Captivating Animals

Captivating Animals is a Princeton Writing Program Seminar
WRI 194: T/TH 8:30am-9:50am
WRI 195: T/TH 11:00am-12:20pm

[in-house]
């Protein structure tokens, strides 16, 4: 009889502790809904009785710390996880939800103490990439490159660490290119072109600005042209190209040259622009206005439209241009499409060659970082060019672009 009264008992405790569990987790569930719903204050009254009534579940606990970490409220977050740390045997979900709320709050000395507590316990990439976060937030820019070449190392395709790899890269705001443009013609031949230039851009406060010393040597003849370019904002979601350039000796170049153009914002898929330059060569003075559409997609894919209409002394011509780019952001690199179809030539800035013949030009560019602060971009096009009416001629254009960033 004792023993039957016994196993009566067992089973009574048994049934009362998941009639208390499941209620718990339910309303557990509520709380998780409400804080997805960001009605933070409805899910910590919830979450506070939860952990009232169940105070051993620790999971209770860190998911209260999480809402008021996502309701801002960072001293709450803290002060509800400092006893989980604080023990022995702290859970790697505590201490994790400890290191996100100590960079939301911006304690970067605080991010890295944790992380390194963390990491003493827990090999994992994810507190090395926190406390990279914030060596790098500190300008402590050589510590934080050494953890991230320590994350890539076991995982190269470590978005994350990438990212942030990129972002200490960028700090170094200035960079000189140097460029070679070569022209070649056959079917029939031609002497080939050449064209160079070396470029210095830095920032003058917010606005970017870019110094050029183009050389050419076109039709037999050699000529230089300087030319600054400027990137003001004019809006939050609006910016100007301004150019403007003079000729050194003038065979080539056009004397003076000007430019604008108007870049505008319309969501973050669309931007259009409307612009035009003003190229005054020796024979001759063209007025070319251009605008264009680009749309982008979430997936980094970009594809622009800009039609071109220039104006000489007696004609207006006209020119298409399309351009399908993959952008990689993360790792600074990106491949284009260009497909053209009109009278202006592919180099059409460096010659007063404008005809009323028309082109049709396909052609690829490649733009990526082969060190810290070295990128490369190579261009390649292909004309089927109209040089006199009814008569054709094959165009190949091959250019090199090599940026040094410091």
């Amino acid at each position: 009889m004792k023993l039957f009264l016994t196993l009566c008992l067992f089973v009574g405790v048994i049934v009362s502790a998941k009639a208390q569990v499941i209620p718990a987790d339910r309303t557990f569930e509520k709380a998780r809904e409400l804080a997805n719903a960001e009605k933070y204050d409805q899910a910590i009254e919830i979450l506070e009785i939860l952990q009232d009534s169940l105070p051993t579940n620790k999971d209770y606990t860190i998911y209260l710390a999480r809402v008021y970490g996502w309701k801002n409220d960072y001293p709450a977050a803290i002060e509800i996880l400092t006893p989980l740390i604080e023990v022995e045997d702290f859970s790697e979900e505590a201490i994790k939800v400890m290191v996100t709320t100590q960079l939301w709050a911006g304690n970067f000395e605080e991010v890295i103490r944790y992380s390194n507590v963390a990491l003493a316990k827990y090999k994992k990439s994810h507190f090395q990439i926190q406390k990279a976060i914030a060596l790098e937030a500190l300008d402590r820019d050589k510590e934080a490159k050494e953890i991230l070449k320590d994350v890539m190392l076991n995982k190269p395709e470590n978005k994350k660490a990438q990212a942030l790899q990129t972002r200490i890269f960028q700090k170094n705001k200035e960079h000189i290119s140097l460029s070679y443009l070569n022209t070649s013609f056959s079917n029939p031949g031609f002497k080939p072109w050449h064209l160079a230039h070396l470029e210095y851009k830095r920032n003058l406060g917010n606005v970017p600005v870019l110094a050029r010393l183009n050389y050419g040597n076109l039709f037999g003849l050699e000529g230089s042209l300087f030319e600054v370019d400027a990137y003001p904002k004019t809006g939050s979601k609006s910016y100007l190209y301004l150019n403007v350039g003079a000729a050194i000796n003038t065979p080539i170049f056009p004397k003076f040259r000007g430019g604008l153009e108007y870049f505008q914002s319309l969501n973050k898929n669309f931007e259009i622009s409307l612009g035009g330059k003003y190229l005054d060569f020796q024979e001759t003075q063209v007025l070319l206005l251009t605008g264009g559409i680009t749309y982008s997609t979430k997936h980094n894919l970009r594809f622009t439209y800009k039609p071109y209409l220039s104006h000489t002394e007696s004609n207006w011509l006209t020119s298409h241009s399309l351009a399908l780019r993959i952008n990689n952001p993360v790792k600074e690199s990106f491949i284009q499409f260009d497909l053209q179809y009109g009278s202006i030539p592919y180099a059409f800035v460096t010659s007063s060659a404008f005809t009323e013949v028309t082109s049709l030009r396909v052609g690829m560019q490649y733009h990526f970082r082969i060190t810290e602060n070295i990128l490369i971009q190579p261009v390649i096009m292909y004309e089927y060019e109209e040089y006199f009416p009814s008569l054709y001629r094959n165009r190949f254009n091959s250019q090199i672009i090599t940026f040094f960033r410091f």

From cat memes to the multi-billion-dollar pet industry, animals are endearing and enthralling figures. Yet they are also captive test subjects in scientific laboratories and raw material in factory farms. Our deep fascination with animals leads us to place some animals on pedestals while others are locked away or systematically slaughtered. How do we explain such complicated, inconsistent attitudes toward animals? This Writing Seminar begins by considering the role of animals in visual culture, using John Berger’s pathbreaking essay “Why Look at Animals?” to analyze Gabriela Cowperthwaite’s 2013 film Blackfish. After confronting questions about killer whales in captivity, we turn to a multi-disciplinary study of the Bronx Zoo. By looking at the zoo’s current exhibits, as well as historical documents, and demographic and financial data, we consider the institution from economic, psychological, philosophical, zoological, and design perspectives. For the research paper, students identify and investigate a human-animal cultural practice of their choosing. Possible topics range from the politics of keeping chickens and pigeons in Brooklyn backyards, to the ethics of harvesting pig valves to treat cardiac disease in humans, the representation of animals in Disney’s The Lion King on Broadway, or the genetic implications of extreme dog breeding.

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